Iskender Kebab – Doner meats sauce


While döner kebab is often served as a street food, and a quite popular one, its close relative iskender kebab is definitely meant for the street. It is almost like a deconstructed döner kebab, though much richer in flavor.

What is Iskender Kebab?

Iskender kebab is served on a bed of thin bread, called “tırnak pidesi,” and a tomato sauce. It is then doused in melted browned butter and eaten with yogurt on the side. Depending on the restaurant, the dish might be served on a heated metal plate to provide a constant temperature.

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The origins

The döner part of the dish dates back to the 17th century with depictions of the vertical rotisserie, though the dish is likely to be much older. The first mention of the iskender kebab dates to 1867 in the western province Bursa. It is said that the first one was served in the “Kayhan Çarşı.” Who exactly made the first dish is not known, but the İskenderoğlu family claims the title. The family has been running a kebab business for more than a century in Bursa, and İskender was the name of an ancestor, whom the dish has been named after.
While the family trademarked the restaurant chain “Kebapçı İskender,” there has been a bit of controversy surrounding the name. It is said that the Greeks opposed the trademark registration because they claim that Iskender is a reference to Alexander the Great. They see Alexander the Great as a Greek hero, and therefore do not want a Turkish dish to be named after a Greek legend. The family countered this by simply stating the obvious: Their grandfather was named İskender and for years the dish has been called Iskender kebabı in memory of him. Let’s just say the Greeks were convinced.


The dish gets the iskender part of its name from the fact that Iskender Efendi was the first to prepare it. The kebab part it refers to the way the meat cooked: without water or sauce. This doesn’t necessarily imply that it must be cooked over a fire, but rather being prepared in any way that does not require adding water. Sometimes, this kebab is called “iskender döneri,” with the word döner coming from the Turkish verb “dönmek,” meaning to rotate.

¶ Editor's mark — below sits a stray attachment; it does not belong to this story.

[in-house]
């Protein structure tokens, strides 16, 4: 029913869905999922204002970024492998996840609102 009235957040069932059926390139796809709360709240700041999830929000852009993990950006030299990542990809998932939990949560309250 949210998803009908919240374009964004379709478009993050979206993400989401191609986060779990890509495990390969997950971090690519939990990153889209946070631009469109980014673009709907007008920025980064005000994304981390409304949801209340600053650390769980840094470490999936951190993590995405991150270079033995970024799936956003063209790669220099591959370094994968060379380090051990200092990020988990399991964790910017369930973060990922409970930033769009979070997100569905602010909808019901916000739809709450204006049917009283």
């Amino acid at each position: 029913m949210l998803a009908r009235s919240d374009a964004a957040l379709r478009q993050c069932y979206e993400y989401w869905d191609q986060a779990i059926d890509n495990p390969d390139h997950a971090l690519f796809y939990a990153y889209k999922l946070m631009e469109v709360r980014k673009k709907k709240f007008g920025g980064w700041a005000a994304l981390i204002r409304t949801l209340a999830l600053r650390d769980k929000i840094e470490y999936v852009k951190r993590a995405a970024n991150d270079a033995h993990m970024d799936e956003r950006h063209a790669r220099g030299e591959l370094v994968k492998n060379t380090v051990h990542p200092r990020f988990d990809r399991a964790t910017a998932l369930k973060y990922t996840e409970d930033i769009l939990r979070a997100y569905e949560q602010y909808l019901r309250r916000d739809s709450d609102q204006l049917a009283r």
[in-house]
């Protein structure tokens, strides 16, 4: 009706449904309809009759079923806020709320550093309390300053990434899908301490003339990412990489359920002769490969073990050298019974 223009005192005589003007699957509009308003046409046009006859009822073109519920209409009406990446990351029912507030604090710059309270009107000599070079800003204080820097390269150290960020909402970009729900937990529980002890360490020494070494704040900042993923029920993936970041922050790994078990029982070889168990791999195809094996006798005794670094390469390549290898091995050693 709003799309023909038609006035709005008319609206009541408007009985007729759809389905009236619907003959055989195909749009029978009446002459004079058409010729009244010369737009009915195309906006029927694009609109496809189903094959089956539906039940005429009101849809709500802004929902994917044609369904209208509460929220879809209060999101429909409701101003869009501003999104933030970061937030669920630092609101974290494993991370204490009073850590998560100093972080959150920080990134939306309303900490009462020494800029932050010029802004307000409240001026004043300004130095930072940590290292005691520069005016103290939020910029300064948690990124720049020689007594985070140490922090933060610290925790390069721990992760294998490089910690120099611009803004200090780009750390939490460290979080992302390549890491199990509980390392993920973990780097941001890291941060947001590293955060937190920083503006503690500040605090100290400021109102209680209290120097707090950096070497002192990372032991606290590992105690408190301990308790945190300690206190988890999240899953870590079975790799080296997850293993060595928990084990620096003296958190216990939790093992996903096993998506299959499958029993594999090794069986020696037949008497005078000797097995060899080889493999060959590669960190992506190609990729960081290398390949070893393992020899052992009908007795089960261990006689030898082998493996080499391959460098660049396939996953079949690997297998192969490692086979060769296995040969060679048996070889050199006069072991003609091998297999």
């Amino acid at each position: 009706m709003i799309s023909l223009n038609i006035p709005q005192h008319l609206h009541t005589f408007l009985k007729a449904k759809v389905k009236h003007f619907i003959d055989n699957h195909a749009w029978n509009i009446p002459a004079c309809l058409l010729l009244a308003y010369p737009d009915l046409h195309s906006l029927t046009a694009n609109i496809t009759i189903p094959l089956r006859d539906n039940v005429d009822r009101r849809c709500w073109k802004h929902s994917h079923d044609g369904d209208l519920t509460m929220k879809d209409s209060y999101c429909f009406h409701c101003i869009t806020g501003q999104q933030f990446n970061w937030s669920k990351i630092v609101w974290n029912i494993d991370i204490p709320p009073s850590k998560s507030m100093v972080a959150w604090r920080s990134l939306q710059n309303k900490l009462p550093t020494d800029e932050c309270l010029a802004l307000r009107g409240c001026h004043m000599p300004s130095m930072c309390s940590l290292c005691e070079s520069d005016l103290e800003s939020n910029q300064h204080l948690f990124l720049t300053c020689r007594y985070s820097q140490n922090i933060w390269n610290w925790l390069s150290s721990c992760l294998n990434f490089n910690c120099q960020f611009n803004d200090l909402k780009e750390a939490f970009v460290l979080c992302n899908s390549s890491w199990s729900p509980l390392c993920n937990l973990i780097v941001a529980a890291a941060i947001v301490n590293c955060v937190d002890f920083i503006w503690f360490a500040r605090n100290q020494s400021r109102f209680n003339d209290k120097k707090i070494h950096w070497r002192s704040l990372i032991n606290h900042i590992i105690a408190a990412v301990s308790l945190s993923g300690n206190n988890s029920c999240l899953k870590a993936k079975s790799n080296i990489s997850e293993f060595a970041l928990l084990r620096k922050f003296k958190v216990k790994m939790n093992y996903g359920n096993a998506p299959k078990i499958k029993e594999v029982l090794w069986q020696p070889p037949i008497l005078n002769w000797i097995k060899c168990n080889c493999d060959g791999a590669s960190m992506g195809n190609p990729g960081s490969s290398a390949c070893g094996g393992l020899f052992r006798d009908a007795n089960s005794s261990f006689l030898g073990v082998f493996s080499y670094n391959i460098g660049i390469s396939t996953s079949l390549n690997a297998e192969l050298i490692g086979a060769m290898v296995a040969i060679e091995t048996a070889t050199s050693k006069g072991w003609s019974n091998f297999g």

Iskender Kebabı - döner meats sauce

Making this dish completely from scratch isa bit daunting, but not impossible. The more practical way of preparing it isto get pita bread, which is pretty close to “tırnak pidesi,” and to buy frozendöner if you can’t get any fresh.


For the döner

  • 1 kg beef
  • 1 onion
  • 2 tbsp yoghurt
  • 5 tbsp olive oil
  • 1 tsp sweet red pepper
  • 1 tsp thyme
  • 1 tsp black pepper

For the sauce

  • 1 tbsp olive oil
  • 1 tbsp butter
  • 200 ml crushedtomatoes
  • 200 ml hot water
  • salt to taste


  • pita bread
  • 2 tbsp + 1 tbsp butter
  • yogurt


  • Cut the beef into thin strips. Grate the onion, and add it to a bowl with all other ingredients except for the meat. Knead the mixture well. Add the meat to the mixture and allow to marinate. Cover the bowl and let rest for at least 12 hours. Letting it rest longer, up to 24 hours, will make it taste even better. Place the meat onto a strip of plastic wrap, roll it up, and place in the freezer to harden for at least 2 hours. Thinly cut the frozen meat. If it gets too soft to be able to cut thin slices, place it back in the freezer for a bit longer. Fry the meat in a pan on high heat.
  • For the sauce, melt the butter and the olive oil in a pot, the add the crushed tomatoes and the water. Let the mixture simmer for several minutes and season with salt to your taste.
  • Cut the pita bread into small cubes and fry them lightly in 2 tbsp of butter.
  • On an oval-shaped plate, lay down some of the fried pita bread, then drizzle the sauce over it. Place the cooked döner kebab on top. Melt remaining 1 tbsp of butter and add over the top of the whole dish. Put as much yogurt on the side as you desire.



Many restaurants serve the kebab with roasted tomatoes and hot peppers. If you so, desire you can easily make those as well.


(1) Marianna Yerasimos, “500 Yıllık Osmanlı Mutfağı”, 2002
Course: Main Course